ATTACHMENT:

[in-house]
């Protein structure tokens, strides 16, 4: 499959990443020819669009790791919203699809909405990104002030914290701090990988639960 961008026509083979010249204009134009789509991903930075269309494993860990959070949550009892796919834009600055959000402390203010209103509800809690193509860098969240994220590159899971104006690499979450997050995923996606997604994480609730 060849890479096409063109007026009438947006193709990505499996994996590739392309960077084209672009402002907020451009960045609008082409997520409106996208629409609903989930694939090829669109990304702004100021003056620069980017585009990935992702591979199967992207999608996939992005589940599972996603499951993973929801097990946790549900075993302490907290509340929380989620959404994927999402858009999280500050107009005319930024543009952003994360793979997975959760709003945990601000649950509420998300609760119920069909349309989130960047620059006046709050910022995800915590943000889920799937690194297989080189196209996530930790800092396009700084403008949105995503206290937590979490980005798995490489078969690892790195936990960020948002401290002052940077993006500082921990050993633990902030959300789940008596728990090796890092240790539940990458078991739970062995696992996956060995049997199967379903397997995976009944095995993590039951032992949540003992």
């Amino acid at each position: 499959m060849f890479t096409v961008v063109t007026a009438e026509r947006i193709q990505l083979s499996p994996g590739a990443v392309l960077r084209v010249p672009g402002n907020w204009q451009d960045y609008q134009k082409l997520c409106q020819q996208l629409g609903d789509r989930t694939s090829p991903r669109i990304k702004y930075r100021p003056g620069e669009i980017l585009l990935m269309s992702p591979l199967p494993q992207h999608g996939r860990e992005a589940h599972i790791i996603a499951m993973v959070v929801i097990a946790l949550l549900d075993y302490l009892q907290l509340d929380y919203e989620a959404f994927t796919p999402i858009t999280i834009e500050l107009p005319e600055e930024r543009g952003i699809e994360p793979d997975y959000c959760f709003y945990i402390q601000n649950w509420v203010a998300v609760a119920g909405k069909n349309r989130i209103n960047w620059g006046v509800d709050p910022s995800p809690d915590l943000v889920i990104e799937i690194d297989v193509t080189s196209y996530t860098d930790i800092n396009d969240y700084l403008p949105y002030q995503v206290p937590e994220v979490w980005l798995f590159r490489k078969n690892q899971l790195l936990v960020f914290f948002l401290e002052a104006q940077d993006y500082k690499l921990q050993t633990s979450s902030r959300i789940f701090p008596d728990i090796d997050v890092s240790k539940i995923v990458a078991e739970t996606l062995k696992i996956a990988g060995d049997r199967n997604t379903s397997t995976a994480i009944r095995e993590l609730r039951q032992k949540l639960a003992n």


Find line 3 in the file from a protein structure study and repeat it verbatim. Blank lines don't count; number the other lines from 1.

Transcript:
């Amino acid at each position: 499959m060849f890479t096409v961008v063109t007026a009438e026509r947006i193709q990505l083979s499996p994996g590739a990443v392309l960077r084209v010249p672009g402002n907020w204009q451009d960045y609008q134009k082409l997520c409106q020819q996208l629409g609903d789509r989930t694939s090829p991903r669109i990304k702004y930075r100021p003056g620069e669009i980017l585009l990935m269309s992702p591979l199967p494993q992207h999608g996939r860990e992005a589940h599972i790791i996603a499951m993973v959070v929801i097990a946790l949550l549900d075993y302490l009892q907290l509340d929380y919203e989620a959404f994927t796919p999402i858009t999280i834009e500050l107009p005319e600055e930024r543009g952003i699809e994360p793979d997975y959000c959760f709003y945990i402390q601000n649950w509420v203010a998300v609760a119920g909405k069909n349309r989130i209103n960047w620059g006046v509800d709050p910022s995800p809690d915590l943000v889920i990104e799937i690194d297989v193509t080189s196209y996530t860098d930790i800092n396009d969240y700084l403008p949105y002030q995503v206290p937590e994220v979490w980005l798995f590159r490489k078969n690892q899971l790195l936990v960020f914290f948002l401290e002052a104006q940077d993006y500082k690499l921990q050993t633990s979450s902030r959300i789940f701090p008596d728990i090796d997050v890092s240790k539940i995923v990458a078991e739970t996606l062995k696992i996956a990988g060995d049997r199967n997604t379903s397997t995976a994480i009944r095995e993590l609730r039951q032992k949540l639960a003992n």